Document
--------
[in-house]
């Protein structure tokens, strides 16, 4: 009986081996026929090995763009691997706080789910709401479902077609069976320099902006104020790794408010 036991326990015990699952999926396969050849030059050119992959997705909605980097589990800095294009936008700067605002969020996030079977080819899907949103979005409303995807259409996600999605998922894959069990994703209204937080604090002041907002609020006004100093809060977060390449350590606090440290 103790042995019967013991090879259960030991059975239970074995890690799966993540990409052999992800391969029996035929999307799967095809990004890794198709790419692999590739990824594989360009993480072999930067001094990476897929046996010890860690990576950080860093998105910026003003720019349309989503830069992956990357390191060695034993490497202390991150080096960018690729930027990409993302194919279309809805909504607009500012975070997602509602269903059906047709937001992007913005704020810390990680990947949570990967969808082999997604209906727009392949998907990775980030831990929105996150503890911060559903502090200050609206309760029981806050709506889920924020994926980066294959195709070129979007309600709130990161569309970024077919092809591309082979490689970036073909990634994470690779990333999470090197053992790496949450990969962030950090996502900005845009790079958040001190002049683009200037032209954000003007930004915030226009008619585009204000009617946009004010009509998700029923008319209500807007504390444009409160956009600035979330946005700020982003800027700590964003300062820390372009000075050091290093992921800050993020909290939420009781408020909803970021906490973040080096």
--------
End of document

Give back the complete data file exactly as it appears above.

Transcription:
[in-house]
């Protein structure tokens, strides 16, 4: 009986081996026929090995763009691997706080789910709401479902077609069976320099902006104020790794408010 036991326990015990699952999926396969050849030059050119992959997705909605980097589990800095294009936008700067605002969020996030079977080819899907949103979005409303995807259409996600999605998922894959069990994703209204937080604090002041907002609020006004100093809060977060390449350590606090440290 103790042995019967013991090879259960030991059975239970074995890690799966993540990409052999992800391969029996035929999307799967095809990004890794198709790419692999590739990824594989360009993480072999930067001094990476897929046996010890860690990576950080860093998105910026003003720019349309989503830069992956990357390191060695034993490497202390991150080096960018690729930027990409993302194919279309809805909504607009500012975070997602509602269903059906047709937001992007913005704020810390990680990947949570990967969808082999997604209906727009392949998907990775980030831990929105996150503890911060559903502090200050609206309760029981806050709506889920924020994926980066294959195709070129979007309600709130990161569309970024077919092809591309082979490689970036073909990634994470690779990333999470090197053992790496949450990969962030950090996502900005845009790079958040001190002049683009200037032209954000003007930004915030226009008619585009204000009617946009004010009509998700029923008319209500807007504390444009409160956009600035979330946005700020982003800027700590964003300062820390372009000075050091290093992921800050993020909290939420009781408020909803970021906490973040080096």